My daughter says she wants to be a garbage truck driver when she grows up. I think it's great.
In New York, household waste is left on the side of the road at a set time and then picked up by garbage trucks. One day, Lily witnessed the process of hauling garbage by a truck and became very interested in it.
And then whenever she could, she would say, "Mom, let's go look at the garbage truck." As a result, we spend most of our walking time looking for or waiting for garbage trucks to pass by. No matter how many times Lily watched it, every time she watched it with relish and rapt attention.
One weekend morning, the first thing she said when she woke up was, Mom, I want to be a garbage truck driver when I grow up!
In my first year on the job, my career advisor once asked me, "What career do you want?" At that time, I answered with a puzzled face, what do you mean? I am currently working as a personnel specialist (my first rotation position).
It was then that I first understood the difference between Career and work. Career is the calling of your heart. the realization of your own values indicates that career is the realization of your personal values, not merely a matter of survival.
As a mother, and with my own childhood experience, it is clear to me that the foundation of a career outlook begins when a child proudly shares with us for the first time what she wants to be when she grows up. We don't need to choose for our children, but we need to encourage and protect their desire to choose, and more importantly, we need to help our children understand the skills and qualities that underlie these careers.
That day, I responded to Lily's "career statement" with enthusiasm, "Wow, this is a really interesting career." Then I started trying to guide her through the profession. "Do you know what a garbage truck driver does? What kind of person can be a garbage truck driver?"
"I don't know, Mom. Do you think I can do it?" Obviously, she never considered my two questions. After that, my mother and I started a series of conversations about it.
I asked Lily before observed mainly do garbage truck driver, I told her, to become a qualified garbage truck driver, need a strong physique, need to be very focus to drive safely, you also need to have very keen observation, can be found around the streets of garbage, most important of all, need to have a heart to help you.
After that day, Lily's understanding of the garbage truck driver came alive. She rarely goes on to say "I want to be a garbage truck driver," and more often asks, "Can I focus more by doing this? Will these make me stronger?" .
At the same time, I started to buy some picture books and toys about careers, and I started to show her that there are different kinds of careers in the world. And more importantly, she has come to understand what skills are needed behind each career.
To maintain social security, a police officer needs to be brave, have a sense of justice and run well (the last point was added by Lily herself, which I think is quite reasonable). Doctors are to save people, need a person to have a lot of knowledge, a lot of love; Cooks are good for everyone to eat, need to have a very keen taste and smell, need to cherish food; An actor should not only be beautiful, but also have a strong ability to understand and feel different people's moods and emotions.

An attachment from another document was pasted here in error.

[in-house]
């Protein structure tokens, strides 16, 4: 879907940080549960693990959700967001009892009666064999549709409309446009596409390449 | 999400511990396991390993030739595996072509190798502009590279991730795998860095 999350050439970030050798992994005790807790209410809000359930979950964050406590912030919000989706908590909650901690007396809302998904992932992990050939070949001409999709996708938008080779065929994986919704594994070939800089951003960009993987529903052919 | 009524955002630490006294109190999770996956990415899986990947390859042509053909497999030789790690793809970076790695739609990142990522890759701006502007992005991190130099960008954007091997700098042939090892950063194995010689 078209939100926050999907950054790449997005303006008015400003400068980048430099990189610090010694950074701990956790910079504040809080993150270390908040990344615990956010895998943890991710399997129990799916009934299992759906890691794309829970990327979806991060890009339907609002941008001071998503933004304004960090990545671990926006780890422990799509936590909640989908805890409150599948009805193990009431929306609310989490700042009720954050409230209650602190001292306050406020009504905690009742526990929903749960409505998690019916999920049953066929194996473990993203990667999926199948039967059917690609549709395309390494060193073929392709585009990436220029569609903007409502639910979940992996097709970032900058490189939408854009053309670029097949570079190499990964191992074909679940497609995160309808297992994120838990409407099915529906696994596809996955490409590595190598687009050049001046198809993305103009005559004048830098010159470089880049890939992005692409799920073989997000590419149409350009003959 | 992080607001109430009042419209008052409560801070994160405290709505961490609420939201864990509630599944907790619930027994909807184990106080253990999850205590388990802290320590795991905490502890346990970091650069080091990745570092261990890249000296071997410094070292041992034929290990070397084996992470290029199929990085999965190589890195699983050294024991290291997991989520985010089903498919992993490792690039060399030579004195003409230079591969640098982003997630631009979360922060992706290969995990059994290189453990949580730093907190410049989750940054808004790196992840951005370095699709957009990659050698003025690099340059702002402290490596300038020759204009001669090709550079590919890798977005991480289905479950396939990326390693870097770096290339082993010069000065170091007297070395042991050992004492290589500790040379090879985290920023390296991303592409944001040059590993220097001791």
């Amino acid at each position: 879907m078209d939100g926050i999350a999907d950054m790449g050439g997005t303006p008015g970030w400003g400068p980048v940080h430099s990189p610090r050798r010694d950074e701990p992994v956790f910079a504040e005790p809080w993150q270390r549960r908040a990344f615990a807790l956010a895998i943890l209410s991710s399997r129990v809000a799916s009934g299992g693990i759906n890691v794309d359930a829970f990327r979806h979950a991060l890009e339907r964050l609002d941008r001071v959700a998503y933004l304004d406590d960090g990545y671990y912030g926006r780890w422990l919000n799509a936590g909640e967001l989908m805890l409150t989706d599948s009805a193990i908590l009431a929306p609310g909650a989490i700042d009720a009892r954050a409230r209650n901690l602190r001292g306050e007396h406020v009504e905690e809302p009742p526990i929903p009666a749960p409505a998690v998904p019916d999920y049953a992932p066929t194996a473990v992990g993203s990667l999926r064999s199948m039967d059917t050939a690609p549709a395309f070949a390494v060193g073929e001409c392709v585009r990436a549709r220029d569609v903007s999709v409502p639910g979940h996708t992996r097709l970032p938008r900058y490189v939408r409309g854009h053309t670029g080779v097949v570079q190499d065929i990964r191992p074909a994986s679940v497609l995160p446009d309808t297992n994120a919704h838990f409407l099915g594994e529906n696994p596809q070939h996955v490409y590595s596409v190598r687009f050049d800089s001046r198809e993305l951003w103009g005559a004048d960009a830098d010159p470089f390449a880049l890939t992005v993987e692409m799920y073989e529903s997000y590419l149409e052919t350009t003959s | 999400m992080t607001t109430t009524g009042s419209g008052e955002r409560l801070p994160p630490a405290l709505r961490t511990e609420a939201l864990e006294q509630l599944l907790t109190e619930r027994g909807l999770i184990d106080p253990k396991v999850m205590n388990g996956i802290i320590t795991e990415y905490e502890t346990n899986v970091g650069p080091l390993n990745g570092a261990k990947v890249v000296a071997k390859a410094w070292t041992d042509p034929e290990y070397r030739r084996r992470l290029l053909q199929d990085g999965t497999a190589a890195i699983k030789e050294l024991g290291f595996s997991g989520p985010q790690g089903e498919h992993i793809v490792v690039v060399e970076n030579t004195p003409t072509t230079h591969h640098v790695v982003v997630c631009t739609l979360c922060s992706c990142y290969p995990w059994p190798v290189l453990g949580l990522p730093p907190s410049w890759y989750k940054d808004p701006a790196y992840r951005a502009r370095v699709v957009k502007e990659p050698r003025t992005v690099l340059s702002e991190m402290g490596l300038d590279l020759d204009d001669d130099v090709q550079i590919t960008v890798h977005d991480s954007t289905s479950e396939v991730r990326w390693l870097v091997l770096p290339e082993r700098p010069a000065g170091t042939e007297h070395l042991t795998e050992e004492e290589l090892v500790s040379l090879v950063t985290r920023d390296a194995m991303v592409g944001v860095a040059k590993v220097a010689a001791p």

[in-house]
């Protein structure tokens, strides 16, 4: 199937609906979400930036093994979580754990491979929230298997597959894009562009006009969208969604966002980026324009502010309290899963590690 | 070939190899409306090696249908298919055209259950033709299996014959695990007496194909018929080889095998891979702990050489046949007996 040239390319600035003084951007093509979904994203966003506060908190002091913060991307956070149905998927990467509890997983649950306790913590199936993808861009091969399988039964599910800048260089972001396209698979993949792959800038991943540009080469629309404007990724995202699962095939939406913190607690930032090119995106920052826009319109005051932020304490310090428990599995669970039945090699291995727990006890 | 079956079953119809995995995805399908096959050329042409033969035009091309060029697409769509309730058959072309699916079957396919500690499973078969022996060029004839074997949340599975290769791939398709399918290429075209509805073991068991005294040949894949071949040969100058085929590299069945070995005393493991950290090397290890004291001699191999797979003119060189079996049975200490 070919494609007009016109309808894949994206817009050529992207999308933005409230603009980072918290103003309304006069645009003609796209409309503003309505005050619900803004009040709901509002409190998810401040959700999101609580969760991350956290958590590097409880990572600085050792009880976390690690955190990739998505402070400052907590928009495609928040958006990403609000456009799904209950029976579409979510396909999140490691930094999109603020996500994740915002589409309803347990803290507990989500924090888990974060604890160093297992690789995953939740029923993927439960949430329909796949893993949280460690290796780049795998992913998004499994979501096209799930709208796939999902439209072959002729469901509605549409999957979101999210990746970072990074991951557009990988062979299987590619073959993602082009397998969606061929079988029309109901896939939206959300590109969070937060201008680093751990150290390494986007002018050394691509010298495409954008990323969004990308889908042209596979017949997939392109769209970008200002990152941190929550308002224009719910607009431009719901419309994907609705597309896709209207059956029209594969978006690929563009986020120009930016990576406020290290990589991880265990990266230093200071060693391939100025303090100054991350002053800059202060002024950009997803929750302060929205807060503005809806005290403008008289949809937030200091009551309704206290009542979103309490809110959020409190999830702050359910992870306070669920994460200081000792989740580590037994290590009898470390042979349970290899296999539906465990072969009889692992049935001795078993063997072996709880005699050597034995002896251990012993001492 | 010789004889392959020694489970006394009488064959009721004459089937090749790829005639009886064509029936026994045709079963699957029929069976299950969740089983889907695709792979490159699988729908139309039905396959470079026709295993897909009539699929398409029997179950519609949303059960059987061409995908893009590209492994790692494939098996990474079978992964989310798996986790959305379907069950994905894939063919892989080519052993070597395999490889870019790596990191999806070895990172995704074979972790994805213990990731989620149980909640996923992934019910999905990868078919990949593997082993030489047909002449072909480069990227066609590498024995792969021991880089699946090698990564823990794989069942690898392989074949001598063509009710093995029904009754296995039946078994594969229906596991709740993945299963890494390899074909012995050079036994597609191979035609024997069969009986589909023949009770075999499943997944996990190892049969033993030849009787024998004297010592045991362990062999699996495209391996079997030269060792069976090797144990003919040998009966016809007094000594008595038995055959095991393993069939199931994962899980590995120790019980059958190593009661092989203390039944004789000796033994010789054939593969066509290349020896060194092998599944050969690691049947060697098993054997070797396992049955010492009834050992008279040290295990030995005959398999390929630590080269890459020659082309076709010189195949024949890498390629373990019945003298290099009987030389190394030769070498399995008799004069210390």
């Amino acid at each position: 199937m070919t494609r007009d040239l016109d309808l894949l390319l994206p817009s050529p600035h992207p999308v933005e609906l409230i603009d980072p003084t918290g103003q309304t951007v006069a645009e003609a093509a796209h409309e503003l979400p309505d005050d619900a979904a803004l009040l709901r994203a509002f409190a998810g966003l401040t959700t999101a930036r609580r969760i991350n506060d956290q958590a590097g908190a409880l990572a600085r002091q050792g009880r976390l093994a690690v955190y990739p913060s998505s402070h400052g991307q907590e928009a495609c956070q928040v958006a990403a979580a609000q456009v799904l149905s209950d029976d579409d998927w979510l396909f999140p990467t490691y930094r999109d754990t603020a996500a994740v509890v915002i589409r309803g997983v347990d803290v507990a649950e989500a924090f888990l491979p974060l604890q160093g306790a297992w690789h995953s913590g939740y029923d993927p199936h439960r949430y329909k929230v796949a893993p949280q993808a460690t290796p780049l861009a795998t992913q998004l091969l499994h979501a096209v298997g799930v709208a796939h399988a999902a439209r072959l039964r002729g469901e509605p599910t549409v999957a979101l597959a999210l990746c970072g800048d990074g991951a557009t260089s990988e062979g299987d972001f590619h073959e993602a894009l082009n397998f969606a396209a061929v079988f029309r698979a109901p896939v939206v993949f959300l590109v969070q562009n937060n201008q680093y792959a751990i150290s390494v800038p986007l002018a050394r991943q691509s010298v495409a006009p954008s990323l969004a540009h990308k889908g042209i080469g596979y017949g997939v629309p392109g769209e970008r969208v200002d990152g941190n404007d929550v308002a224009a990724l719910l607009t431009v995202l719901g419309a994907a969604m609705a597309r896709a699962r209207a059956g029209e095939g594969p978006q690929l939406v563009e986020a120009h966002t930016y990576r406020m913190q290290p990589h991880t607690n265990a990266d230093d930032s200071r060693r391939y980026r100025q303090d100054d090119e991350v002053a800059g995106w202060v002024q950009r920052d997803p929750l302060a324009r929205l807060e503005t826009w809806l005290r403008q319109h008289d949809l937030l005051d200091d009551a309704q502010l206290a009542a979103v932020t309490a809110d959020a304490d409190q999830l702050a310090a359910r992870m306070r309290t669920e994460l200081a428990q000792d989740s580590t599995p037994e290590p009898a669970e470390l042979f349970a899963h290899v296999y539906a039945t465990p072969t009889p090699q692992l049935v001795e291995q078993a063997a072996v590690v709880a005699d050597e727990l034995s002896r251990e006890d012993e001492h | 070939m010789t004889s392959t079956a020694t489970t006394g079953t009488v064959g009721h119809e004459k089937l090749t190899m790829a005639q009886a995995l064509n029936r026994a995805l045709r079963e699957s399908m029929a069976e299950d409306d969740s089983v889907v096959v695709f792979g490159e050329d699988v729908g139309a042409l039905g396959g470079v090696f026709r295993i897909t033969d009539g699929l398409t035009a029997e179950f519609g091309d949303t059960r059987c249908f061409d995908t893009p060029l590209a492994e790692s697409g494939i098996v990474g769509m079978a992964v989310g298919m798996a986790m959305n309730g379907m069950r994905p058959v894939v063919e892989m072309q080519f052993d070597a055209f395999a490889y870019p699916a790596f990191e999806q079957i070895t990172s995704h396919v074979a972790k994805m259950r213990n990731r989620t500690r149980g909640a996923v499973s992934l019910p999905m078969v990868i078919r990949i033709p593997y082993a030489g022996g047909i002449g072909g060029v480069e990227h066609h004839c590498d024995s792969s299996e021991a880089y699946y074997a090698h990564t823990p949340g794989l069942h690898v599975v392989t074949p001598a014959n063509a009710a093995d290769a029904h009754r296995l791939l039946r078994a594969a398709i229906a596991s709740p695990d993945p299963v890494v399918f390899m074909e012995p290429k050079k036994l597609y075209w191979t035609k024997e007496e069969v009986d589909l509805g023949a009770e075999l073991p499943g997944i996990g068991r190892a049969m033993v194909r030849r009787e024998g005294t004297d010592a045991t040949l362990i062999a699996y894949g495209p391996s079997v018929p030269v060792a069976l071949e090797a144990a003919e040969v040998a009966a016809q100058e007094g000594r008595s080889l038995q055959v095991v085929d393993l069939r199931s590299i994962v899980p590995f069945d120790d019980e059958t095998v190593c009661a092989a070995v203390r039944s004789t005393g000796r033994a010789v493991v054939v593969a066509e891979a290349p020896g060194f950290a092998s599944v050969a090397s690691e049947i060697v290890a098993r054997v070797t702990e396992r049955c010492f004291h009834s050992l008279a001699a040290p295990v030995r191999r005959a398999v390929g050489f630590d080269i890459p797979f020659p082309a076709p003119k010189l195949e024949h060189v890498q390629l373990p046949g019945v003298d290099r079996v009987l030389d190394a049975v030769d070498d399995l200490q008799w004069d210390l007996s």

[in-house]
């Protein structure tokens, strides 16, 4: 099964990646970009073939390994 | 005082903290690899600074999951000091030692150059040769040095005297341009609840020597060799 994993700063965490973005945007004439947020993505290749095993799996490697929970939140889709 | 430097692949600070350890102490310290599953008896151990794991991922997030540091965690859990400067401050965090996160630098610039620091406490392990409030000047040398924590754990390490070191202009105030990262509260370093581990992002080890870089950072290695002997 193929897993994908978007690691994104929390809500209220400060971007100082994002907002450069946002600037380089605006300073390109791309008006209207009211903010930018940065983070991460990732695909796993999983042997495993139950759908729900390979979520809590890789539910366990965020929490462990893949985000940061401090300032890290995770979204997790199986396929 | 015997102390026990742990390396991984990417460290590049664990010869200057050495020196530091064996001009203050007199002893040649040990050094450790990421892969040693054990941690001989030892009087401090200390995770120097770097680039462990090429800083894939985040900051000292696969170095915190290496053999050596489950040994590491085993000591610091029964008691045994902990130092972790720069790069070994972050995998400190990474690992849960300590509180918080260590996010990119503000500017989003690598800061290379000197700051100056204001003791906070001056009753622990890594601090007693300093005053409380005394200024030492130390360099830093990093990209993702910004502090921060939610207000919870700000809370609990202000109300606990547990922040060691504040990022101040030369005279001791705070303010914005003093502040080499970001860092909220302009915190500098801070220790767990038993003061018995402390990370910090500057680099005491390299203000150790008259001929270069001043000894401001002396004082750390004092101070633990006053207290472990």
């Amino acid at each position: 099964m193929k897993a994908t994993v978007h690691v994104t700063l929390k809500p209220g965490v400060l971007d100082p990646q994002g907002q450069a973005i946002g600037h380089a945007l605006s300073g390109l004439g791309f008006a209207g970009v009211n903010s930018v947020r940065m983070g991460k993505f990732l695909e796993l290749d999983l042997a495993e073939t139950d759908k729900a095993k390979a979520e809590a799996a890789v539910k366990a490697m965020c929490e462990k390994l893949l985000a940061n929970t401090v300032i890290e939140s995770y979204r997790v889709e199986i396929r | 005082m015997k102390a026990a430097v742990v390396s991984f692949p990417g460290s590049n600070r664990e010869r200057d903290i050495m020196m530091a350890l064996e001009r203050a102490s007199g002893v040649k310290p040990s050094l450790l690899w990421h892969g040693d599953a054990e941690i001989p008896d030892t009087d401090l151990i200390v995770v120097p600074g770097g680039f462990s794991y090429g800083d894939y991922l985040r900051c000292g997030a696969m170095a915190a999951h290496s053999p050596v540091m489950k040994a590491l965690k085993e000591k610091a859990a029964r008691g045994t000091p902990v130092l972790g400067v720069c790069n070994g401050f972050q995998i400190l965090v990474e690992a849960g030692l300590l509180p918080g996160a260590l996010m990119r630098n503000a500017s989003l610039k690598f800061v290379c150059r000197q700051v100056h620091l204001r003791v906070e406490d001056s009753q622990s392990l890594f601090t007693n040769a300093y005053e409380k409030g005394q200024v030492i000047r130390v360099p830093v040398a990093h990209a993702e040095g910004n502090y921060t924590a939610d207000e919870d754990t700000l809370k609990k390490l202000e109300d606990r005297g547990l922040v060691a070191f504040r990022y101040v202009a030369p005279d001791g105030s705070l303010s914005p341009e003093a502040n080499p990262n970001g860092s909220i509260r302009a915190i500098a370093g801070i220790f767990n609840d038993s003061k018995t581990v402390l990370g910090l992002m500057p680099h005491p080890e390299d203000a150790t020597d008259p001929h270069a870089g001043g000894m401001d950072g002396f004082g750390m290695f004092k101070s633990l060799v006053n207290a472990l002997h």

These conversations happen now and then in our house, some of which Lily makes up, most of which I tell her after she asks me. It's not going to be completely correct, but that's okay, it's more important to have a meaningful discussion.
Through such thoughtful discussions, Lily will gradually form her self-cognition of various professions and take certain qualities and skills as the driving force for her growth and progress. More importantly, I believe that she will become more and more clear about what she likes, what she wants and what she wants to do when she grows up.
Education should light up the desire of the heart. I let Lily begin to be interested in various professions, and I protected her curiosity to further explore what she does in various professions.
Education should provide more possibilities. I did not judge Lily's current "career choice" based on my own or secular standards. I just told her what her current choice meant and showed her the existence of other choices.
Education should provide constant nourishment, so that children can know with certainty that their thoughts are valuable and can confidently speak their true thoughts without being suppressed or judged.
Every parent hopes that their children will have a good job in the future, but for me, career view is the soil, parents are the weather, the soil is ready, the weather does not slow down, and the trees and flowers that grow on the land eventually, that is the child's nature and independent choice.
There are so many things in this world, aren't there? Only wish each child is not distorted and depressed, but can be wanton growth according to their own inner strength.
Author: Steven Ting
Cofounder of www.cykapu.com, father of two children. As a man over 30, only write the thing i am interesting in.